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See also: fîl, fiľ, fil., -fil, and Fil-

Contents

EnglishEdit

 
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Wikipedia

NounEdit

fil (uncountable)

  1. A Nordic dairy product, similar to yoghurt, but using different bacteria which give a different taste and texture.

AnagramsEdit


AzerbaijaniEdit

Other scripts
Cyrillic фил
Roman fil
Perso-Arabic فیل

EtymologyEdit

Ultimately from Arabic فِيل (fīl).

NounEdit

fil (definite accusative fili, plural fillər)

  1. elephant
  2. (chess) bishop

DeclensionEdit

See alsoEdit

Chess pieces in Azerbaijani · şahmat fiquru (layout · text)
           
şah vəzir top fil at piyada

CatalanEdit

EtymologyEdit

From Old Occitan [Term?], from Latin fīlum, from Proto-Indo-European *gʷʰiH-(s-)lo-.

PronunciationEdit

NounEdit

fil m (plural fils)

  1. thread, wire
  2. (Internet) discussion thread

SynonymsEdit

  • (discussion thread): tema

DalmatianEdit

EtymologyEdit

From Latin fīlum.

NounEdit

fil m

  1. thread, yarn, string

Related termsEdit


DanishEdit

Etymology 1Edit

From Middle Low German vīle.

PronunciationEdit

NounEdit

fil c (singular definite filen, plural indefinite file)

  1. file (tool)
DeclensionEdit

Etymology 2Edit

Borrowing from English file (an aggregation of data) (1962).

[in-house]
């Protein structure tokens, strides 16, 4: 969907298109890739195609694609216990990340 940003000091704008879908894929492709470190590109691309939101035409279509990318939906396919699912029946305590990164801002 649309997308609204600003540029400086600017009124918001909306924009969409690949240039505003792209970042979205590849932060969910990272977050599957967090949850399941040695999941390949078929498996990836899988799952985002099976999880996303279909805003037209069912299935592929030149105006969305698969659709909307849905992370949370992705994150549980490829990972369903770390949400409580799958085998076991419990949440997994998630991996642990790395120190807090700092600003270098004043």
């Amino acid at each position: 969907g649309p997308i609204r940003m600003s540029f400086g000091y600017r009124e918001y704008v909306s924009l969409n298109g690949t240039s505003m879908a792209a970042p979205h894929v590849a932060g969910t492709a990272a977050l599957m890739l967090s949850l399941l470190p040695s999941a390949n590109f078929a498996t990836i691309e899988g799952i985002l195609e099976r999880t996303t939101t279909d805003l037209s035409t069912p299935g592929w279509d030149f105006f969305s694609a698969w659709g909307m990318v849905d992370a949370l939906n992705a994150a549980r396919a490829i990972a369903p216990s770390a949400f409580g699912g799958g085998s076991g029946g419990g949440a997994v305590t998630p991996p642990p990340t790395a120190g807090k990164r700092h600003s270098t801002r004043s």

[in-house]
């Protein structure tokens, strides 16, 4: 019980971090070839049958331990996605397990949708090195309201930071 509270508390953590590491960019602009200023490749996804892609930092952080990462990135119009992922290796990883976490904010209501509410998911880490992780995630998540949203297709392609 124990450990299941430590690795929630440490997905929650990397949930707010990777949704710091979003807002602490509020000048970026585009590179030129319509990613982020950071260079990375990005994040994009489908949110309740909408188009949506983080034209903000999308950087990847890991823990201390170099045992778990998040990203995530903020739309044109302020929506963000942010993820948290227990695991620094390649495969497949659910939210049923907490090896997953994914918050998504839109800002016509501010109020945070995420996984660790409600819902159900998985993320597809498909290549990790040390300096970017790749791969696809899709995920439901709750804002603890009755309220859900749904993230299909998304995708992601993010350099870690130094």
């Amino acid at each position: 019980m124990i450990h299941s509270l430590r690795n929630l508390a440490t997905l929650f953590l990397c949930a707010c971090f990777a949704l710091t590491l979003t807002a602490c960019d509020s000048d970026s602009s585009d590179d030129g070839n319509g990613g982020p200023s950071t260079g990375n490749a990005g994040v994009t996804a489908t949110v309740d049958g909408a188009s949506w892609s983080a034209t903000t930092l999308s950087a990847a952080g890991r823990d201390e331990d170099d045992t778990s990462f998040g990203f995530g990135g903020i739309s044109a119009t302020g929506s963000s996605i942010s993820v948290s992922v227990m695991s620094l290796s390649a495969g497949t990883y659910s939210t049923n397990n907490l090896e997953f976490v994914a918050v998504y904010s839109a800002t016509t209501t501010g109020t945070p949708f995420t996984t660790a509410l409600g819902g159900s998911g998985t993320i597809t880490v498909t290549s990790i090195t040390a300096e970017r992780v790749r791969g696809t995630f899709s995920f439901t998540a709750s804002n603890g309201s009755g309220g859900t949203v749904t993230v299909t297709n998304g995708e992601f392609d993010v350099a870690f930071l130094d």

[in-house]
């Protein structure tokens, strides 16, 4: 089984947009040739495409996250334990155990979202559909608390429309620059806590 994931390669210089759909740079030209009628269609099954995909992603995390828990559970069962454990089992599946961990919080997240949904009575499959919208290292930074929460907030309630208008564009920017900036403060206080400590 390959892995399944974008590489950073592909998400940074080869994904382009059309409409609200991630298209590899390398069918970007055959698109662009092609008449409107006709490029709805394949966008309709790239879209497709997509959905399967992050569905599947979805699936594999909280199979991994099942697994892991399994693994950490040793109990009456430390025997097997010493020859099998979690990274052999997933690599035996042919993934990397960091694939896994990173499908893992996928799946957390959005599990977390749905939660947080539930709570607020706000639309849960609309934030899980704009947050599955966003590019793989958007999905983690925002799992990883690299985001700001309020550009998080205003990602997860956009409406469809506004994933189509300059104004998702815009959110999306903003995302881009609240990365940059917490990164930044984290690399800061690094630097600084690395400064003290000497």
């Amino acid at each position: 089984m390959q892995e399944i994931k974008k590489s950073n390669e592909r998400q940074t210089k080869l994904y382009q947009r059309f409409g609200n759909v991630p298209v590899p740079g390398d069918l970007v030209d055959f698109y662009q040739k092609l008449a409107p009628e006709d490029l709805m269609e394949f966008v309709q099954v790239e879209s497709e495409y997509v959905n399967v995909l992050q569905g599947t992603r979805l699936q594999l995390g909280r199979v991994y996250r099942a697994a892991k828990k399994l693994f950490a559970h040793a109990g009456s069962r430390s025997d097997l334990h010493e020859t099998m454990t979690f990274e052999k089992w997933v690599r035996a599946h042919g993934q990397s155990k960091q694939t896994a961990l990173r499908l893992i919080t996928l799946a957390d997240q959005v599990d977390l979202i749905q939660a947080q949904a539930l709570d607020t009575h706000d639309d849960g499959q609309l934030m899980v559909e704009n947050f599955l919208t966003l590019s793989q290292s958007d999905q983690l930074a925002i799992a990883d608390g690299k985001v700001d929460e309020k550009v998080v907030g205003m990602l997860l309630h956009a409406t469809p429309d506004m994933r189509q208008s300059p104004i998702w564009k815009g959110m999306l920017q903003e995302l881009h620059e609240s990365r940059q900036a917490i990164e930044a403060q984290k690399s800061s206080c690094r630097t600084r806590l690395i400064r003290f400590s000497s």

PronunciationEdit

NounEdit

fil c (singular definite filen, plural indefinite filer)

  1. file (computer terminology)
DeclensionEdit

Etymology 3Edit

See file.

PronunciationEdit

VerbEdit

fil

  1. imperative of file

FrenchEdit

EtymologyEdit

From Old French fil, from Latin fīlum, from Proto-Indo-European *gʷʰiH-(s-)lo-.

PronunciationEdit

NounEdit

fil m (plural fils)

  1. thread, wire
    ne tenir qu'à un fil - to hang by a thread
  2. grain (of wood etc.)
  3. edge (of blade, razor etc.)

Related termsEdit

Further readingEdit


InterlingueEdit

NounEdit

fil (plural files)

  1. thread
  2. wire

ItalianEdit

NounEdit

fil m (invariable)

  1. Apocopic form of filo

Judeo-TatEdit

Other scripts
Latin fil
Cyrillic фил (fil)
Hebrew פאִל (fil)

PronunciationEdit

NounEdit

fil

  1. elephant

LojbanEdit

RafsiEdit

fil

  1. rafsi of frili.

Norwegian BokmålEdit

PronunciationEdit

NounEdit

fil f, m (definite singular fila or filen, indefinite plural filer, definite plural filene)

  1. A file.
  2. A hand tool used for removing sharp edges or for cutting, especially through metal.
  3. A section of roadway for a single line of vehicles, a lane.

Old FrenchEdit

Etymology 1Edit

From Latin fīlium, accusative singular of fīlius. The nominative form fiz, fils (whence modern French fils), derives from the Latin nominative.